- Title: A Wizard of Earthsea
- Author: Ursula K. LeGuin
- Date Reviewed on GoodReads: 11/25/2018
I finished this over Thanksgiving Weekend, but with one thing or another, this is the first time I’ve had a chance to sit down and review it. The first paragraph promises a story of Sparrowhawk famous Archmage and dragonlord before he was famous, and this volume (the first of three) is pretty much exactly what it says on the tin. Ged lives on a small island located in the Archipelago of Earthsea, there isn’t much to do on his island but herd goats or fish in the sea. One day, Ged overhears a woman use a command to control her herd of goats – he tries it and all the goats move to him when he repeats the command the goats move in closer. An old woman witnesses this and prevents Ged from being crushed. She informs him he has magic and he could be a talented wizard. She takes Ged under her wing and begins training him. Ged does well. A few years later, as Ged realizes he’s close to learning everything he can from his local witch, a sorcerer comes to visit his village. the sorcerer offers to train Ged, now called Sparrowhawk, further if he follows him. Ged agrees and abandons his home island.
This new wizard reminds me of Yoda. He says little but expects Ged to learn by listening and observing. Sparrowhawk begins to learn a bit about controlling the natural world, such as influencing and even calling to himself animals and birds (he’s especially good with birds of prey, thus his name) and influencing the weather (which he’s less successful at). He meets a young girl, but the wizard training him warns Sparrowhawk off her because she’s “dark” (meaning “dark side” or evil). The girl gets Sparrowhawk to go through the wizard’s library and open and read one of his forbidden tombs. Sparrowhawk does this and is attacked by a dark shadow. The wizard arrives to beat it off – but gives Sparrowhawk an ultimatum – go to the wizard university to study, or stay and keep his nose out of forbidden books. Despite warnings of dire consequences, Sparrowhawk chooses to go to the wizard university.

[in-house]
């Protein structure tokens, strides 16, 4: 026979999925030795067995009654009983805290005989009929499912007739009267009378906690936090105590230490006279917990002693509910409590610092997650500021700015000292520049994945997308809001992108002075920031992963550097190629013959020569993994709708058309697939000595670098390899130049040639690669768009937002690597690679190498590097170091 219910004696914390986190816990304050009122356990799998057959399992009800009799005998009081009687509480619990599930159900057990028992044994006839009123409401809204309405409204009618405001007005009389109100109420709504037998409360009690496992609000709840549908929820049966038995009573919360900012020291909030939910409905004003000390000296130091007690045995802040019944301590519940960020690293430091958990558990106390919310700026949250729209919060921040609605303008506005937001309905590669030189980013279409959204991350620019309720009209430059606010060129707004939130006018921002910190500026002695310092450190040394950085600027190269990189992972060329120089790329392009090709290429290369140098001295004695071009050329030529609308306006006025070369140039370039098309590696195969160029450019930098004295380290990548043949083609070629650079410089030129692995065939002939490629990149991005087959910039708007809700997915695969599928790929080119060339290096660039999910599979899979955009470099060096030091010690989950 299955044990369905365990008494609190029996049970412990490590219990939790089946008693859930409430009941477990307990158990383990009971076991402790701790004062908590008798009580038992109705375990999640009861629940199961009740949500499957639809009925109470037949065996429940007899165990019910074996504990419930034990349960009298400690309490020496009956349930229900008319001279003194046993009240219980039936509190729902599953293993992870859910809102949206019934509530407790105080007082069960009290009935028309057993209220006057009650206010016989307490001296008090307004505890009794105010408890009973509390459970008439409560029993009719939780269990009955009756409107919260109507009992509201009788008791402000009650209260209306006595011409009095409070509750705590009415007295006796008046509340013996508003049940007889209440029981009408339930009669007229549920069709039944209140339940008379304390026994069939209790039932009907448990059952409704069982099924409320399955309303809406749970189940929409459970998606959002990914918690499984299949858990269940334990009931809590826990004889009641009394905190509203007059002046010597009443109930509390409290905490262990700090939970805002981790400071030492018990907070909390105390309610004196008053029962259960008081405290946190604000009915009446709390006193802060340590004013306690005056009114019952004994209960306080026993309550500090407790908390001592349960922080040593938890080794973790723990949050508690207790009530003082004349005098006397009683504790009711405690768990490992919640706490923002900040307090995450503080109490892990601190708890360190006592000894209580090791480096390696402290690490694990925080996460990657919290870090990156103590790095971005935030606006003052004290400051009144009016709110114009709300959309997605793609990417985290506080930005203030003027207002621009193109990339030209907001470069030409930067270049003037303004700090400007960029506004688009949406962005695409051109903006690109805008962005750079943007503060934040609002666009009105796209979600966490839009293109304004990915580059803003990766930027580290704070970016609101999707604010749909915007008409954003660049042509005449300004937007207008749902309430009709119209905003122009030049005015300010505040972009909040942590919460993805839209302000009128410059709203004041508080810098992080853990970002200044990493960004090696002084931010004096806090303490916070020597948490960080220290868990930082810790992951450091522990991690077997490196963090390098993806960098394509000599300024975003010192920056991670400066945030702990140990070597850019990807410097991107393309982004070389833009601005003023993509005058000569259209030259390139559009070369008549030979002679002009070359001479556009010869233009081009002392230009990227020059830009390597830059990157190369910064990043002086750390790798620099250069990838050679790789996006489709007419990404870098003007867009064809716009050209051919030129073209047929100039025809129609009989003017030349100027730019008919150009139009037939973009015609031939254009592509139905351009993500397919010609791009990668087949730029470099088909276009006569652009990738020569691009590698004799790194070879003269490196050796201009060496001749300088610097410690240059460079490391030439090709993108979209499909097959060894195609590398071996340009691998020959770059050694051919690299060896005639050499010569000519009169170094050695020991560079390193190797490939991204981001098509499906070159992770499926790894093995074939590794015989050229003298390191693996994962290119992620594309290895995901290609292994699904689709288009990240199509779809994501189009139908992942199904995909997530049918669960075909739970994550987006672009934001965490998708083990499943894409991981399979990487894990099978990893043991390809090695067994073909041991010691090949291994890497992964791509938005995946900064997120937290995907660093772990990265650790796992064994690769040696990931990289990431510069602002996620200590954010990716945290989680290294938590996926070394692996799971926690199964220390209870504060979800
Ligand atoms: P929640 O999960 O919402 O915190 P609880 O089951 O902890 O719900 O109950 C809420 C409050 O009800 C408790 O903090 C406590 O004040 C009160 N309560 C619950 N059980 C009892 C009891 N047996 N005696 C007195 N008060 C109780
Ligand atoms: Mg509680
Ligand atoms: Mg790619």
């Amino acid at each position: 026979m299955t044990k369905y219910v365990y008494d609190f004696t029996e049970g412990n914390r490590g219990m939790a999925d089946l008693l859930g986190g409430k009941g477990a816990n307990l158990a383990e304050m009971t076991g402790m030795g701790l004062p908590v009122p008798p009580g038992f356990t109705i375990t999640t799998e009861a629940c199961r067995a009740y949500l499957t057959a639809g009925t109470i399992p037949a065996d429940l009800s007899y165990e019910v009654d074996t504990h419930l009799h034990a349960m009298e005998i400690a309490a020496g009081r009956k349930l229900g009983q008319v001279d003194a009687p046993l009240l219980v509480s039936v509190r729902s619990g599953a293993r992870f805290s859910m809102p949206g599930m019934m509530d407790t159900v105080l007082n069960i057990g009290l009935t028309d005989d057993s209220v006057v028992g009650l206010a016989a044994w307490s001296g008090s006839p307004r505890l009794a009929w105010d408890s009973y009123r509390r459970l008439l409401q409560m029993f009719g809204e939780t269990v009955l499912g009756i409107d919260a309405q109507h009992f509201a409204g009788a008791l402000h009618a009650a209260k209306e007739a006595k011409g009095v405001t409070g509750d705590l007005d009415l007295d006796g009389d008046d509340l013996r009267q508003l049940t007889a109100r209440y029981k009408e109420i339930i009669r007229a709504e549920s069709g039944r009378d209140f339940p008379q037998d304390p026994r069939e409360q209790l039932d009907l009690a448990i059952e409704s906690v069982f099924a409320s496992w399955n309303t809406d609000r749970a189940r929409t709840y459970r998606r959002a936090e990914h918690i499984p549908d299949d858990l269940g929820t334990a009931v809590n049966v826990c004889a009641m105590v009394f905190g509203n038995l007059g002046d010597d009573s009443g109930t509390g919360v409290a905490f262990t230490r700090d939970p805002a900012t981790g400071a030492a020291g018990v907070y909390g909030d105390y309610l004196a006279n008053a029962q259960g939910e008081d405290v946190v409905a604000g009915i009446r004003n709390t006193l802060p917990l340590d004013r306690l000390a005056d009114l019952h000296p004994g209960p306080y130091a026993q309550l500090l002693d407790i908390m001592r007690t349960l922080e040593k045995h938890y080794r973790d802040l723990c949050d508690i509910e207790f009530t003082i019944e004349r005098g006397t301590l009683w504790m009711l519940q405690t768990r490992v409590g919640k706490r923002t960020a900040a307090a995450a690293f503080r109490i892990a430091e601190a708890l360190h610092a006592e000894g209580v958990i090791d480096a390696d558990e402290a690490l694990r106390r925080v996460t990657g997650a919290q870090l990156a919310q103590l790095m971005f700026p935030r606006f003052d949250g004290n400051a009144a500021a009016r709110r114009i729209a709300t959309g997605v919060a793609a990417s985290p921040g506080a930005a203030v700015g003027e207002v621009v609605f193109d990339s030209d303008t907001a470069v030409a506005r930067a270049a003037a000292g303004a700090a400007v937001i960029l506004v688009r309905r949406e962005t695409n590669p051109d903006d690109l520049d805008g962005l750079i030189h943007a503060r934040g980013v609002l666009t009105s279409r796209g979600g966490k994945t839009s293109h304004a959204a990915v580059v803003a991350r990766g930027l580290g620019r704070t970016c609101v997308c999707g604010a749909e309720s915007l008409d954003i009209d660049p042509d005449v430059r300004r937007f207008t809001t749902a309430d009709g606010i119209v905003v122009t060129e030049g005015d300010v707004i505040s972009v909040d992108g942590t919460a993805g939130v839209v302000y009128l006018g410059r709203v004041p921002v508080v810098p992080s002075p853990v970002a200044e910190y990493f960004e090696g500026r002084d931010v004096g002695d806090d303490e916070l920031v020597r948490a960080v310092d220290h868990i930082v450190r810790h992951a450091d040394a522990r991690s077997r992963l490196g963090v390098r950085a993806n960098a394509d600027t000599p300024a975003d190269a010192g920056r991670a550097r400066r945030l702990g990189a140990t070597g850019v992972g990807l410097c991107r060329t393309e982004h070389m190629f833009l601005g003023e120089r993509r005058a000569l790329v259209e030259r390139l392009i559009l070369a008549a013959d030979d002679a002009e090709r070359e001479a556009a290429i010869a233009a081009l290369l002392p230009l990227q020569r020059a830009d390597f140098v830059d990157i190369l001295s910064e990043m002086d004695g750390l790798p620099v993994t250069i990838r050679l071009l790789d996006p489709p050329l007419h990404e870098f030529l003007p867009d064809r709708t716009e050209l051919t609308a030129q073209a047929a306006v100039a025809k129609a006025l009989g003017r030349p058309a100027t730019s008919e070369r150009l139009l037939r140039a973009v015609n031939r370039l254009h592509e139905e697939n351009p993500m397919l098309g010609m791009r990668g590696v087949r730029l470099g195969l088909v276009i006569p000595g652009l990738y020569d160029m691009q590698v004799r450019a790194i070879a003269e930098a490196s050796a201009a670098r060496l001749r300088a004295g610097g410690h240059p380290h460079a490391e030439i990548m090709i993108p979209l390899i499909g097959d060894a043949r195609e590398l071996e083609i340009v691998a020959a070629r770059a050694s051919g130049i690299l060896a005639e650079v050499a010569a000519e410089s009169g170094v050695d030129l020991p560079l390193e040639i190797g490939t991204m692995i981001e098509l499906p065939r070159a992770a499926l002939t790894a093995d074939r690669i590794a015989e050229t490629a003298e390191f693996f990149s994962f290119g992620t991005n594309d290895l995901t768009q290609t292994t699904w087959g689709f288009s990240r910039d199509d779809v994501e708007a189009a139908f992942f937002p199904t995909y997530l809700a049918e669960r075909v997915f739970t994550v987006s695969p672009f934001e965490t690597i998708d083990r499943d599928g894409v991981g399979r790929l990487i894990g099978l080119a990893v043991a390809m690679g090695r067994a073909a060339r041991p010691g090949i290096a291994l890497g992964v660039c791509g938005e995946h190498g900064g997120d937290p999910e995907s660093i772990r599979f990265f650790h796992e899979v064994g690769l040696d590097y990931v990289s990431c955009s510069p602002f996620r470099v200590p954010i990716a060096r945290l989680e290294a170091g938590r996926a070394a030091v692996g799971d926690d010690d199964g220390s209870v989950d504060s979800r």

The first test at the wizard university is to successfully find the door and enter. It takes Sparrowhawk a few tries but he succeeds. He’s introduced around by an assigned an older student as a mentor. Sparrowhawk immediately dislikes the student who’s meant to show him around and help him adjust to life at the school. It was extremely unclear to me why Sparrowhawk thought Jasper was out to get him. Jasper seems perfectly kind and polite. Jasper is no bully and neither is he the type of spoiled “top boy” who can be irritating because he is so perfect. But Sparrowhawk chooses to dislike the boy who is meant to help him out. Sparrowhawk also makes a friend, Vetch. So he remains at the school, doing well in his studies.
But one day, Jasper does challenge Sparrowhawk (or vice versa) and in the ensuing fight, Sparrowhawk remembers the dark spell he learned from his second teacher, the quiet wizard. He tries to cast the spell, and it backfires spectacularly – Sparrowhawk and Jasper are injured and knocked out, and the Archmage of the school who attempted to contain the evil is killed. After he recovers from his physical hurts – Sparrowhawk is greatly humbled and finds learning magic less instinctive and very difficult. But he continues.
Eventually, Sparrowhawk does graduate, and he’s sent to a small fishing island to the far East of Earthsea. He becomes close friends with one of the fishermen and his family and learns that a dragon with nine children lives on a nearby island and is considered a threat. When Sparrowhawk fails to save the fisherman’s terminally-ill son, he has to prove himself, and he goes after the dragons. Sparrowhawk does well, killing or maiming many of the dragons, and driving off the biggest momma dragon. But the dragon warns him of the shadow hanging over him.
Sparrowhawk tries to return to the island that is home to the wizard university but is defeated by the spell that protects the island from evil. Sparrowhawk realizes that the shadow that attacked when he used the evil spell against Jasper never really left him, and he goes on a very long Quest to destroy this shadow. Vetch joins him on the quest. He eventually succeeds and Sparrowhawk’s discoveries during his quest will lead to the next book.
I had mixed feelings about this book. I liked the setting of the semi-independent islands in Earthsea (all of which are direly poor thanks to the lack of central authority, and land). And I liked the Buddhist/Japanese background for the mythology and themes of the story. It reminded me a lot of Star Wars and the Force (all the Wizards who know what they are doing keep telling Shadowhawk about “balance” and how important it is). But on the negative side, the author seems to feel that one Should Not Use “Big Words” in a children’s book (this is a young adult novel, something I didn’t realize when I started it) – a tendency I find really irritating. The language in the book, despite being simplistic, also has a strange structure – almost as if English isn’t the author’s first language (and it is – I looked up the author). There’s a lot of oddly strung-together descriptions that are both long and just strange, much to the book’s detriment. Overall, I give it three out of 5 stars, and I’m not sure when I’ll read the next volume.